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Subject: Online class on care of leather

Online class on care of leather

From: Helen Alten <helen<-at->
Date: Wednesday, March 13, 2013
MS224: Care of Leather and Skin Materials
Instructor: Helen Alten
Apr 1 - May 10, 2013
Location: online at <URL:>

Description: Prior to the invention of plastics, skin materials were
the flexible covering used for most objects--from bellows to books,
carriages to desktops. Furs and skins are in almost every museum's
collection, be it Natural History, History or Art. Caring for
leather and skin materials demands an understanding of how and why
they deteriorate. Care of Leather and Skin Materials offers a
simplified explanation of the origin, chemistry and structure of
leathers and skins. Students learn to identify leathers and surface
finishes, determine their extent of deterioration, write condition
reports, and understand the agents of deterioration that are harmful
to leather and skins both in storage and on exhibit. Topics include
preparing hide and skin materials for storage and exhibit, the use
of archival materials and which ones might harm skin proteins,
housekeeping techniques for large objects or books on open display,
and three-dimensional supports for leather and skin to keep them
from distorting. Integrated pest management and historical
treatments will be covered, with a unit on hazardous materials
applied to older skins and leather that might prove a danger to

Logistics: Participants in Care of Leather and Skin work through
sections on their own. Materials and resources include online
literature, slide lectures and dialog between students and the
instructor through online forums.

Care of Leather and Skin runs four weeks. To learn more about the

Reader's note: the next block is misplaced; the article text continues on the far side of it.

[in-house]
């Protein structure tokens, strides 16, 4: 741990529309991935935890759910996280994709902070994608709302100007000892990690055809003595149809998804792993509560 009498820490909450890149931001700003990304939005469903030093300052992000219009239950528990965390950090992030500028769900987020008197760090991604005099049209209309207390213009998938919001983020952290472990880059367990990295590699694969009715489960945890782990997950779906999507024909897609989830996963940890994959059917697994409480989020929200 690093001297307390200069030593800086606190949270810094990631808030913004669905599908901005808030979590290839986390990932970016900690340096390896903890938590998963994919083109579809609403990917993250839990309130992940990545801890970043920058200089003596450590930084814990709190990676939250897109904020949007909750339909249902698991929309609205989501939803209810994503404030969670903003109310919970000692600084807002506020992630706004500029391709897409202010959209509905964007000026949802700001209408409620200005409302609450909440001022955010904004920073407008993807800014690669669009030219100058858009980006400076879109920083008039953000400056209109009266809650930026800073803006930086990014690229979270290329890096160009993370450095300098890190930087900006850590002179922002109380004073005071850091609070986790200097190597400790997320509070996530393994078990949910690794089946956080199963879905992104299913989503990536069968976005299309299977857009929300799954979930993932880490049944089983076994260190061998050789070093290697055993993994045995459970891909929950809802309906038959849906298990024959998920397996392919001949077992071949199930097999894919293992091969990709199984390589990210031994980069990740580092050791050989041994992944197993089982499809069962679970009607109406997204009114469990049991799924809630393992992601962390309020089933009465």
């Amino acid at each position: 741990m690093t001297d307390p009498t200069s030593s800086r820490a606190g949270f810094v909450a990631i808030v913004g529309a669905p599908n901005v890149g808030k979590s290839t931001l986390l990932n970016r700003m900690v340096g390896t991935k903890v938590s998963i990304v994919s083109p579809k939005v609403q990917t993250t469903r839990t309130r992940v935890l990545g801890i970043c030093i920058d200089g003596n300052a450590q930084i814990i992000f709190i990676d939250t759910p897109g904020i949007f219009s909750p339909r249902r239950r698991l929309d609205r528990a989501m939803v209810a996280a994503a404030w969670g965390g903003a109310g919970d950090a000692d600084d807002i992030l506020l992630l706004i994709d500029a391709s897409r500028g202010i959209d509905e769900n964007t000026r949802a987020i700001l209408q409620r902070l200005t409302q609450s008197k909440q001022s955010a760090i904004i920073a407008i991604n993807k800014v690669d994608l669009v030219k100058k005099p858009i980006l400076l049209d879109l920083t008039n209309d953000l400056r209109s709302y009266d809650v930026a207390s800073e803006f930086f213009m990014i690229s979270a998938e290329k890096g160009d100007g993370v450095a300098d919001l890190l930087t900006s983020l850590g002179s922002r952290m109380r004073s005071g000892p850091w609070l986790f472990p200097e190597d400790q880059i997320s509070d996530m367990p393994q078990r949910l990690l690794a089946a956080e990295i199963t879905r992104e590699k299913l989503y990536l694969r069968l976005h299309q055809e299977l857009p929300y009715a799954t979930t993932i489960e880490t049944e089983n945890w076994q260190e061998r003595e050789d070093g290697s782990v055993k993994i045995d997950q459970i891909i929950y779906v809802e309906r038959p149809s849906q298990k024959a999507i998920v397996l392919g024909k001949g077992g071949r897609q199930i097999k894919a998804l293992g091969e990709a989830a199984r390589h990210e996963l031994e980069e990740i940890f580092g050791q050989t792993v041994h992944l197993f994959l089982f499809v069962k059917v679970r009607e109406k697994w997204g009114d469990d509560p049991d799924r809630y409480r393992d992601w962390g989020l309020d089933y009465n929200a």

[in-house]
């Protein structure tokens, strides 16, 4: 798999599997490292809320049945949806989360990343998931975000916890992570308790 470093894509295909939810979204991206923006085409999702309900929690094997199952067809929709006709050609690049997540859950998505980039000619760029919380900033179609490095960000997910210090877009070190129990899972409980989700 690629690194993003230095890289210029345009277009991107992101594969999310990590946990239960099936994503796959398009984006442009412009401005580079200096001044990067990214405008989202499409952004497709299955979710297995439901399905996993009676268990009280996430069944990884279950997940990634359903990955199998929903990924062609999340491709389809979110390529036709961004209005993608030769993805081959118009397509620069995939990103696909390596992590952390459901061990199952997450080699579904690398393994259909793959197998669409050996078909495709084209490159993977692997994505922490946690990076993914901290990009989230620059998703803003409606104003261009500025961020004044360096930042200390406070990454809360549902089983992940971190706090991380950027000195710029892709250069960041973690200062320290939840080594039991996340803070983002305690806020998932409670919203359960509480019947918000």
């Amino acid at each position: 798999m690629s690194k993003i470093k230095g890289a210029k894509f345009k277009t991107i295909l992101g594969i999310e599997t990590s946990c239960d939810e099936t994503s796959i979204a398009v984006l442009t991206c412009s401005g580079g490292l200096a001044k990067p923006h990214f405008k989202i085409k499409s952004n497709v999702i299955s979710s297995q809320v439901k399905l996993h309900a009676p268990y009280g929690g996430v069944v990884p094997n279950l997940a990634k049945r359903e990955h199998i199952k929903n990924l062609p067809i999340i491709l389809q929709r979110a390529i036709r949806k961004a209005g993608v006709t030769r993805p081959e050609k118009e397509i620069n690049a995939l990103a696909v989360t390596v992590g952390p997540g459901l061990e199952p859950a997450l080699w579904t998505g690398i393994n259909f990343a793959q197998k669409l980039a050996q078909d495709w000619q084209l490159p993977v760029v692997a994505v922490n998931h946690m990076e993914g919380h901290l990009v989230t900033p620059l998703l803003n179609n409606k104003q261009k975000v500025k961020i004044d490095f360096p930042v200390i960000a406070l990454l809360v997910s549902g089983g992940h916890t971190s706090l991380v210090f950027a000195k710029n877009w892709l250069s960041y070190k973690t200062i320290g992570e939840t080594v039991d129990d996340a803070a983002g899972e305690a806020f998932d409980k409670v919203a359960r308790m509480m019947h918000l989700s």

course and reserve a spot go to
If you have trouble please contact Helen Alten at

The Instructor:

    Helen Alten, is the Director of Northern States Conservation
    Center and its chief Objects Conservator. For nearly 30 years
    she has been involved in objects conservation, starting as a
    pre-program intern at the Oriental Institute in Chicago and the
    University Museum of the University of Pennsylvania. She
    completed a degree in Archaeological Conservation and Materials
    Science from the Institute of Archaeology at the University of
    London in England. She has built and run conservation
    laboratories in Bulgaria, Montana, Greece, Alaska and Minnesota.
    She has a broad understanding of three-dimensional materials and
    their deterioration, wrote and edited the quarterly Collections
    Caretaker, maintains the popular
    <URL:> web site, lectures
    throughout the United States on collection care topics, was
    instrumental in developing a state-wide protocol for disaster
    response in small Minnesota museums, has written, received and
    reviewed grants for NEH and IMLS, worked with local foundations
    funding one of her pilot programs, and is always in search of
    the perfect museum mannequin. She has published chapters on
    conservation and deterioration of archeological glass with the
    Materials Research Society and the York Archaeological Trust,
    four chapters on different mannequin construction techniques in
    Museum Mannequins: A Guide for Creating the Perfect Fit (2002),
    preservation planning, policies, forms and procedures needed for
    a small museum in The Minnesota Alliance of Local History
    Museums' Collection Initiative Manual, and is co-editor of the
    penultimate book on numbering museum collections (still in
    process) by the Gilcrease Museum in Oklahoma. Helen Alten has
    been a Field Education Director, Conservator, and staff trainer.
    She began working with people from small, rural, and tribal
    museums while as the state conservator for Montana and Alaska.
    Helen currently conducts conservation treatments and operates a
    conservation center in Charleston, WV and St. Paul, MN.

Brad Bredehoft for Helen Alten
Northern States Conservation Center

                  Conservation DistList Instance 26:41
                  Distributed: Friday, March 15, 2013
                       Message Id: cdl-26-41-013
Received on Wednesday, 13 March, 2013

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